The research has also pinpointed a mismatch between what matters to these professionals in their jobs and how happy they are with these elements. We call it the ‘satisfaction-importance gap’ and what we have found can help employers turn the ageing workforce challenge on its head. Overall, STEM professionals aged over 50 are more likely than younger colleagues to be dissatisfied with parts of their working life, including how engaging and inspiring they find their role. But there are other career perks that 50 to 65-year-olds care more about where employers are falling short: salary and rates, benefits, job and contract security. This age group also wants to see bosses do a better job at pay transparency and fairness (only 15% of these respondents are happy with the commitment they see).
Subverting a skills loss crisis
The global skills gap is already huge and it’s holding us back from making global progress. As a STEM specialist recruiter, we can see how important it is for employers to consider how to impart the boomer expertise onto younger professionals. This is your best chance at retaining all those specialist skills. It is also increasingly critical that millennials and Gen Zers feel valued, supported, inspired and engaged in their careers in the coming years. If businesses and older STEM professionals can curate a longer working relationship, it means employers can keep these people in the workforce beyond retirement to retain their niche skills. There’s also immense value in upskilling or creating knowledge transfer programmes for the rest of your workforce.
Solutions to the retiring workforce exodus
For some STEM specialists who have worked their whole lives towards retirement, they can’t wait for the downtime. But we also live in a world where a lot of older people need more financial security because they’re living longer, while others prefer the idea of staying busy and useful as it gives them a continued sense of purpose and belonging. With so many people open to working past state pension age, you have a real opportunity here as employers. But you’ve still got to make a role or contract more attractive to keep hold of these specialists for longer.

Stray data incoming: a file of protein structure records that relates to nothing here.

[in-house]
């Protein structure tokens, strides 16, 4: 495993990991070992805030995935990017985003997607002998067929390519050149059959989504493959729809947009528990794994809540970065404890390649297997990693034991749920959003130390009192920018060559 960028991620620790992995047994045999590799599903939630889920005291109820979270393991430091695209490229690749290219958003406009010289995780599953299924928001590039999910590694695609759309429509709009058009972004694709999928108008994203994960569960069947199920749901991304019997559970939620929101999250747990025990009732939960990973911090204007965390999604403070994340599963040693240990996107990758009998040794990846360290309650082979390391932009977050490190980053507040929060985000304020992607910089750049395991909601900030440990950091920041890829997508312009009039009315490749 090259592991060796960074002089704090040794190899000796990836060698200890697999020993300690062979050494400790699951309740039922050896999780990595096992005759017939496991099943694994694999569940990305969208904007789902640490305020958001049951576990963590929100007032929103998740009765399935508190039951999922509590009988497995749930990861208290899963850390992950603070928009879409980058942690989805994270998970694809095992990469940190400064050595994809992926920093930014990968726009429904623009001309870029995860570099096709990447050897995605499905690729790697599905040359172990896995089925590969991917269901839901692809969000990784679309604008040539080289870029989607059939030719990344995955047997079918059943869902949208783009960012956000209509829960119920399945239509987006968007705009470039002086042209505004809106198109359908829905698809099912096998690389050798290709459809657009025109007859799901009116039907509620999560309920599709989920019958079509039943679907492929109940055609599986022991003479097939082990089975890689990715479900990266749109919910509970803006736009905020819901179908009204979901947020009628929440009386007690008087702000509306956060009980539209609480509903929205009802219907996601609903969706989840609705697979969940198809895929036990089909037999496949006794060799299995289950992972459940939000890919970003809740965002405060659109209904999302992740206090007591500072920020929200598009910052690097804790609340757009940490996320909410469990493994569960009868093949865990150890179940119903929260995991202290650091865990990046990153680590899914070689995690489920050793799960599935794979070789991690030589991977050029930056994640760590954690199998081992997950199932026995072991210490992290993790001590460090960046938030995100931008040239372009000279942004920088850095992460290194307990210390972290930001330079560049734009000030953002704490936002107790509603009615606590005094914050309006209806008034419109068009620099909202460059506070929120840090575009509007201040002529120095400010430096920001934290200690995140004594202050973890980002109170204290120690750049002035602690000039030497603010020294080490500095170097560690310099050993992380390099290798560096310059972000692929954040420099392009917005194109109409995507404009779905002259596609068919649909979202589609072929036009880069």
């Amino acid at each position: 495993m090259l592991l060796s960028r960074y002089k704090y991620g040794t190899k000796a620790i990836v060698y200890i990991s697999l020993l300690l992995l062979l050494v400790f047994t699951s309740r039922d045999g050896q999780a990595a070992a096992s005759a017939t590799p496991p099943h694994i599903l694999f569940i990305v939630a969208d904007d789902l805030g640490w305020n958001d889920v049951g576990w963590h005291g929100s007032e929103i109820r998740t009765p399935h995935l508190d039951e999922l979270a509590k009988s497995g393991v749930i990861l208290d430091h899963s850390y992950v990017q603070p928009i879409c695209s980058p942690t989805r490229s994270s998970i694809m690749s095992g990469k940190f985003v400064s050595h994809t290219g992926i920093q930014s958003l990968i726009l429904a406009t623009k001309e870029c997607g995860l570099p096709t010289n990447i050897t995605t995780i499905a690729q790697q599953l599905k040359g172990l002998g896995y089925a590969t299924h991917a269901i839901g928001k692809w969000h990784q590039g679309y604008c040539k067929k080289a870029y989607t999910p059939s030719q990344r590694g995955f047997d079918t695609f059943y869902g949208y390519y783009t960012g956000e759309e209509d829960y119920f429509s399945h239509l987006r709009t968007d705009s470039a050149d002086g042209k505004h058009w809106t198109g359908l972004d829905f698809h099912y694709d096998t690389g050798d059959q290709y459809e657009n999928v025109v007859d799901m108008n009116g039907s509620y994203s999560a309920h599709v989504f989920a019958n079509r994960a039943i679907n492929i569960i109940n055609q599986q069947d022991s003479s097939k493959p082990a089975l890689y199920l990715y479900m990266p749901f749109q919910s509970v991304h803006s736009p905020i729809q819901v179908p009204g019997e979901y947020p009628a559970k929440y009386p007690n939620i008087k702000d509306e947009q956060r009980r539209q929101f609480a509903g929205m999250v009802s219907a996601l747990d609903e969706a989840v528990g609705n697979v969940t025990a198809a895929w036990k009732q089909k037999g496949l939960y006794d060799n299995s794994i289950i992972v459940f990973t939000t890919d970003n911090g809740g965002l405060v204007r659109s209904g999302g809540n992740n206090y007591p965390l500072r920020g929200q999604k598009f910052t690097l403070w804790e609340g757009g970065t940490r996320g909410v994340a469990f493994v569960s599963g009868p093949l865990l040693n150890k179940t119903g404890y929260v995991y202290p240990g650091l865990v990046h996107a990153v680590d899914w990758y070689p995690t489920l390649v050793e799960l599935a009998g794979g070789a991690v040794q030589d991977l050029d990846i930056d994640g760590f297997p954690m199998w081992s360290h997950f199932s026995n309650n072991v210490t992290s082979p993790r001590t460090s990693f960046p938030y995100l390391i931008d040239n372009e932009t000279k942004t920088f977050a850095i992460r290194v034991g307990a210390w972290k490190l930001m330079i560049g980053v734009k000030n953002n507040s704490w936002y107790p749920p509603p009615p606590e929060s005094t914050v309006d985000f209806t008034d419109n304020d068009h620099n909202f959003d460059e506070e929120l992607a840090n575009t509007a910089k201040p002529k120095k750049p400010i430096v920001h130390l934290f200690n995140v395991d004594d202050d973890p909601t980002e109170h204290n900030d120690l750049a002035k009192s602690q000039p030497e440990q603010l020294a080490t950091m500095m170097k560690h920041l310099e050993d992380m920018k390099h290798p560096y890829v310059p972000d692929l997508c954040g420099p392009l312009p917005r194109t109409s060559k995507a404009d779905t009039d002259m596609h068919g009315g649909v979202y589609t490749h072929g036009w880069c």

Older workers need to feel that their bosses are really listening to what they want; so better pay and the cognitive challenges of more interesting work, for example, are more likely to appeal. They will also feel more inspired to mentor, guide and pass on their expertise, rather than having one foot already out of the door. This allows for a longer lead time for their invaluable knowledge to be absorbed by future generations.
We know it’s crucial too for younger workers to feel truly understood if businesses are to retain and bolster the STEM talent pipeline and stave off the worst effects of an ageing population. With multi-generational workforces, the priorities won’t be the same. But if employers can get it right for each demographic, and tune into what different generations want from their roles and in the workplace – both now and later in life – it shows a commitment to delivering on their needs, and a solution to the growing skills loss crisis.
Dive into the full report, How the STEM World Evolves, for more insights on the satisfaction-importance gap for STEM professionals.